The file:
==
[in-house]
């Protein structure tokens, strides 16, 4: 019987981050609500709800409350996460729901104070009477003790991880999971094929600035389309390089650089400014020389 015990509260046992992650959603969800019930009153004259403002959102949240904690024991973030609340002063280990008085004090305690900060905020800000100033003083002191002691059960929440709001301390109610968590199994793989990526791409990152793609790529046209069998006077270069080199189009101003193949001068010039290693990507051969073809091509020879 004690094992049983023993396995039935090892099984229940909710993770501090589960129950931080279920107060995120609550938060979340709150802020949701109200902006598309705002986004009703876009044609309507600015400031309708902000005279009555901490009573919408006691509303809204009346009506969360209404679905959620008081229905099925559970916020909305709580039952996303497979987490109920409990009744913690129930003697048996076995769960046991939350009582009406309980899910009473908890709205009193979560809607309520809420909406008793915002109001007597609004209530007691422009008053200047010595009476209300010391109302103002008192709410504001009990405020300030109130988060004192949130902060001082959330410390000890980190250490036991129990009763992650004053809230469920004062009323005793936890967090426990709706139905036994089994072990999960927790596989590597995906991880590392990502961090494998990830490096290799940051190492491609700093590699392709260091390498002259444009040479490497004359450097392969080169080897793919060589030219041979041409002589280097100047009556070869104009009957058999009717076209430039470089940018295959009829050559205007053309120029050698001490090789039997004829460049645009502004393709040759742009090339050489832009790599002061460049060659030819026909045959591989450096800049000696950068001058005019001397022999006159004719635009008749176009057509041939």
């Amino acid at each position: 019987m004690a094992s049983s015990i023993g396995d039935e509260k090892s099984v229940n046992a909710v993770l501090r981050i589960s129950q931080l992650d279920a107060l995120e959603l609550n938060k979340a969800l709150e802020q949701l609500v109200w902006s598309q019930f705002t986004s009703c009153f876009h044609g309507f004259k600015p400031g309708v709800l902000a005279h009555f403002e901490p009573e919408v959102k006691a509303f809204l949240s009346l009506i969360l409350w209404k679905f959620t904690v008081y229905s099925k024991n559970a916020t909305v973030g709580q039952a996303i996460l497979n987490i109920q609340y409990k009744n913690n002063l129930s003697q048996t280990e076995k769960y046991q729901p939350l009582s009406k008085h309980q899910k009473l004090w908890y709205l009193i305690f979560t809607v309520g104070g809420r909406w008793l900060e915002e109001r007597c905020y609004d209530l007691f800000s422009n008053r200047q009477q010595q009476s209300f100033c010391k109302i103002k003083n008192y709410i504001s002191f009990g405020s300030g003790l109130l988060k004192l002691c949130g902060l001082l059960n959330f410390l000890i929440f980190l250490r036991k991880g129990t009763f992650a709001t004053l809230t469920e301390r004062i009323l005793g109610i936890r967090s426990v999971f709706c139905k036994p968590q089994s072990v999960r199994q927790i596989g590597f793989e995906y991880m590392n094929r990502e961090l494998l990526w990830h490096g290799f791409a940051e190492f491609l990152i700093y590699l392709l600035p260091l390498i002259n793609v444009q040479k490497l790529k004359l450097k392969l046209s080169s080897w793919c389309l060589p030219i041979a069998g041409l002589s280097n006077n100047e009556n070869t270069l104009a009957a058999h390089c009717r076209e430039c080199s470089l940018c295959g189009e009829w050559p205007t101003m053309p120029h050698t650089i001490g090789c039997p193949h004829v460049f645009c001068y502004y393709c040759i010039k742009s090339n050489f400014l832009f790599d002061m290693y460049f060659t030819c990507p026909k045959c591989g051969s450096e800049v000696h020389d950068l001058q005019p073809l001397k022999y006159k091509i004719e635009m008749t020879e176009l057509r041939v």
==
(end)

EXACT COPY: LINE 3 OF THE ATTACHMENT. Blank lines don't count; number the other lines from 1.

């Amino acid at each position: 019987m004690a094992s049983s015990i023993g396995d039935e509260k090892s099984v229940n046992a909710v993770l501090r981050i589960s129950q931080l992650d279920a107060l995120e959603l609550n938060k979340a969800l709150e802020q949701l609500v109200w902006s598309q019930f705002t986004s009703c009153f876009h044609g309507f004259k600015p400031g309708v709800l902000a005279h009555f403002e901490p009573e919408v959102k006691a509303f809204l949240s009346l009506i969360l409350w209404k679905f959620t904690v008081y229905s099925k024991n559970a916020t909305v973030g709580q039952a996303i996460l497979n987490i109920q609340y409990k009744n913690n002063l129930s003697q048996t280990e076995k769960y046991q729901p939350l009582s009406k008085h309980q899910k009473l004090w908890y709205l009193i305690f979560t809607v309520g104070g809420r909406w008793l900060e915002e109001r007597c905020y609004d209530l007691f800000s422009n008053r200047q009477q010595q009476s209300f100033c010391k109302i103002k003083n008192y709410i504001s002191f009990g405020s300030g003790l109130l988060k004192l002691c949130g902060l001082l059960n959330f410390l000890i929440f980190l250490r036991k991880g129990t009763f992650a709001t004053l809230t469920e301390r004062i009323l005793g109610i936890r967090s426990v999971f709706c139905k036994p968590q089994s072990v999960r199994q927790i596989g590597f793989e995906y991880m590392n094929r990502e961090l494998l990526w990830h490096g290799f791409a940051e190492f491609l990152i700093y590699l392709l600035p260091l390498i002259n793609v444009q040479k490497l790529k004359l450097k392969l046209s080169s080897w793919c389309l060589p030219i041979a069998g041409l002589s280097n006077n100047e009556n070869t270069l104009a009957a058999h390089c009717r076209e430039c080199s470089l940018c295959g189009e009829w050559p205007t101003m053309p120029h050698t650089i001490g090789c039997p193949h004829v460049f645009c001068y502004y393709c040759i010039k742009s090339n050489f400014l832009f790599d002061m290693y460049f060659t030819c990507p026909k045959c591989g051969s450096e800049v000696h020389d950068l001058q005019p073809l001397k022999y006159k091509i004719e635009m008749t020879e176009l057509r041939v």